End Of A Tuo

End of a Tuo - clump

7:45 am. Early November.

The day was flat and motionless, in that peculiar late Autumn way. You could just sense that the season was running out of energy, like a child’s spinning top when it starts to wobble crazily before toppling over.

There was a feeling that the weather was daring itself to batter us with icy rain and violent North winds, but simply couldn’t summon the energy.

It seemed like some great celestial pause button had been pressed, and all options on the “World Today – Configuration” menu had been greyed out.

I stood at the living room window, staring out to sea, wondering what to do with myself. Utterly uninspired, I asked the Universe for suggestions.

There was only one thing for it, came the reply. Tea. Sheng. Finish that tuo off.

Good call, Cosmos.

There was a 9 grams sized nugget left, plus a few stray teaspoons worth of dust and broken leaf that went to feed the beast.

It looked like a shard of pottery recently unearthed by an archaeologist, a forgotten fragment from a lost civilisation.

In the hard, flinty light it reminded me of the pictures of comet 67p – dark and oddly angular, disturbing, otherworldly. This artefact had no right being on my tea table. It belonged in a museum, or a laboratory.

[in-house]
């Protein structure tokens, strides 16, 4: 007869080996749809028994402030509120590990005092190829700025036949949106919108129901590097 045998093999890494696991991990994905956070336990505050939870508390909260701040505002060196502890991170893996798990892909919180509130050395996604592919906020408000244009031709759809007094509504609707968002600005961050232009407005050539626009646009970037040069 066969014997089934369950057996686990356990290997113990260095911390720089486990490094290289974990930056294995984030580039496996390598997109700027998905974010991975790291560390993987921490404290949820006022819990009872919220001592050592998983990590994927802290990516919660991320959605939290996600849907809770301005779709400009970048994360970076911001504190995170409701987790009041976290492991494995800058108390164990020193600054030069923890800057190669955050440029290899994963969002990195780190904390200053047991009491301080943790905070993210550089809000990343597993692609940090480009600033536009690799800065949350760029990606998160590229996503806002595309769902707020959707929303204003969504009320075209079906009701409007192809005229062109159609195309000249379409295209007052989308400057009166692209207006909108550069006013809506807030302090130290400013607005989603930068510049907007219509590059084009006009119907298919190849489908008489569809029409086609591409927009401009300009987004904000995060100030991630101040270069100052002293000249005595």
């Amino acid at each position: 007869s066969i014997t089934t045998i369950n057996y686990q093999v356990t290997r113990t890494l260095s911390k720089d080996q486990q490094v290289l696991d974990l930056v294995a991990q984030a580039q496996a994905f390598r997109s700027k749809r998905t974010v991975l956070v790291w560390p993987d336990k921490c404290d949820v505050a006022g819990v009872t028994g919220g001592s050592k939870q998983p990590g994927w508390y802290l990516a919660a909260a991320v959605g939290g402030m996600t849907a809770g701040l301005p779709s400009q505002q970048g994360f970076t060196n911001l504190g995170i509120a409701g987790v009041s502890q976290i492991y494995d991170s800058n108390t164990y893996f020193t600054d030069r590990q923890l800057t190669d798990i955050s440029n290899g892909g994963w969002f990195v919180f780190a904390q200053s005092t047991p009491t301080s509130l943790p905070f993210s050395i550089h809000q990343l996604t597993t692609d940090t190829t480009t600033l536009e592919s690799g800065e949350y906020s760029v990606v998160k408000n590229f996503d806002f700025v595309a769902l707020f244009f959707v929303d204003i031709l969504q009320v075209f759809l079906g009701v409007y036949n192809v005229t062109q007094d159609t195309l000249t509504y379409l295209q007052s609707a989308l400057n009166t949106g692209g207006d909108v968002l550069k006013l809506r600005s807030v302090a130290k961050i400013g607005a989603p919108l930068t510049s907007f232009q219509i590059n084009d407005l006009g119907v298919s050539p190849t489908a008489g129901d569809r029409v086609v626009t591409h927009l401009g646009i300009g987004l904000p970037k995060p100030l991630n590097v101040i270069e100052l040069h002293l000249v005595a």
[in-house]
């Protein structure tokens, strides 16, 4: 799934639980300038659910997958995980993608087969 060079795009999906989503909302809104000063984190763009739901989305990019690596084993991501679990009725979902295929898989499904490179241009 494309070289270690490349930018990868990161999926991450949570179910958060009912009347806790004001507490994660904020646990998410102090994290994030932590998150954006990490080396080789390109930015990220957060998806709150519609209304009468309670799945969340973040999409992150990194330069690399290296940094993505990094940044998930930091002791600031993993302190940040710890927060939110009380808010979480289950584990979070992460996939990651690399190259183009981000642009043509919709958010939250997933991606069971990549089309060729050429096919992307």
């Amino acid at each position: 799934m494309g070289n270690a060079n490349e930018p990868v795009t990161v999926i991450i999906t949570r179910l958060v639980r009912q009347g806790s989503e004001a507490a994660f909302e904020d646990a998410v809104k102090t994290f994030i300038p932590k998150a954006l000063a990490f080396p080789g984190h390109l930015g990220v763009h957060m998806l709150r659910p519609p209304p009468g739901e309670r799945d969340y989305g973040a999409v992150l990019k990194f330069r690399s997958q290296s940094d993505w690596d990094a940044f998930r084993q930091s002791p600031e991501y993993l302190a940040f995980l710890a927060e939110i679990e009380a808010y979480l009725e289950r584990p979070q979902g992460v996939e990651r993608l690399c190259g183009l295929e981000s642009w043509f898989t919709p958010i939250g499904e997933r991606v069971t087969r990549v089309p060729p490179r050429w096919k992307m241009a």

Comet 67p expels gases as it falls towards the sun, but this tea chunk would soon start to release a variety of wonderful compounds under the influence of hot water.

The tea felt as hard as a pebble as I dropped it into the 300ml pot. It landed on the bottom with a stony clunk.

Once my water had boiled, I gave the lump of leaf 2 rinses, and then let it steam for a good five minutes in the closed pot. After a 40 second first infusion I was in business.

The soup hit the sweet spot, and concerns about what to do with the day melted away like butter atop a stack of hot pancakes.

Radio Sheng came on the air, and dropped “The Universal” by Brit-poppers Blur onto the playlist. Not, I must stress, a band that usually gets any sort of earhole action hereabouts – they’re just too, well, London for a Northern chap, to be honest. That aside, this tune had a vibe that reverberated with the harmonic of this particular session, a kind of laid back but weird at the fringes sort of a deal. Towards the back end of the session the focus shifted towards punk originals Swell Maps, and the semi-fathomable tales told by their seven eighths in tune songs.

That long first steeping turned the tea rock into a sponge, and after some nifty and crafty pick work the compression was totally undone. Pedal to the metal time.

I spent the next couple of hours posting stupid updates to Facebook that no-one else got, but had me helpless with fits of giggles. The more I confused people, the funnier it got for me, and the more left field the resulting posts became. It was a sheng fuelled feedback loop, that ended with an ancient British king being saved from a rampaging bear by a Roman superhero, and a 1970s German soccer midfielder named Hans George Wart who only ever existed on a heavily doctored Panini football sticker.

It was some time in the early afternoon that the angry beeping of the dishwasher yanked me back to the world of chores and grown up stuff. Bah, etc.

I had a bad old case of the sheng munchies, but a dollop of potato salad and some fruit sorted that out.

End of a Tuo - used leaf

It’s funny how often truly memorable first and last sessions tend to bookend your time with a tuo or a beeng.

This was most definitely one of those teatimes.

What a day, what a day…

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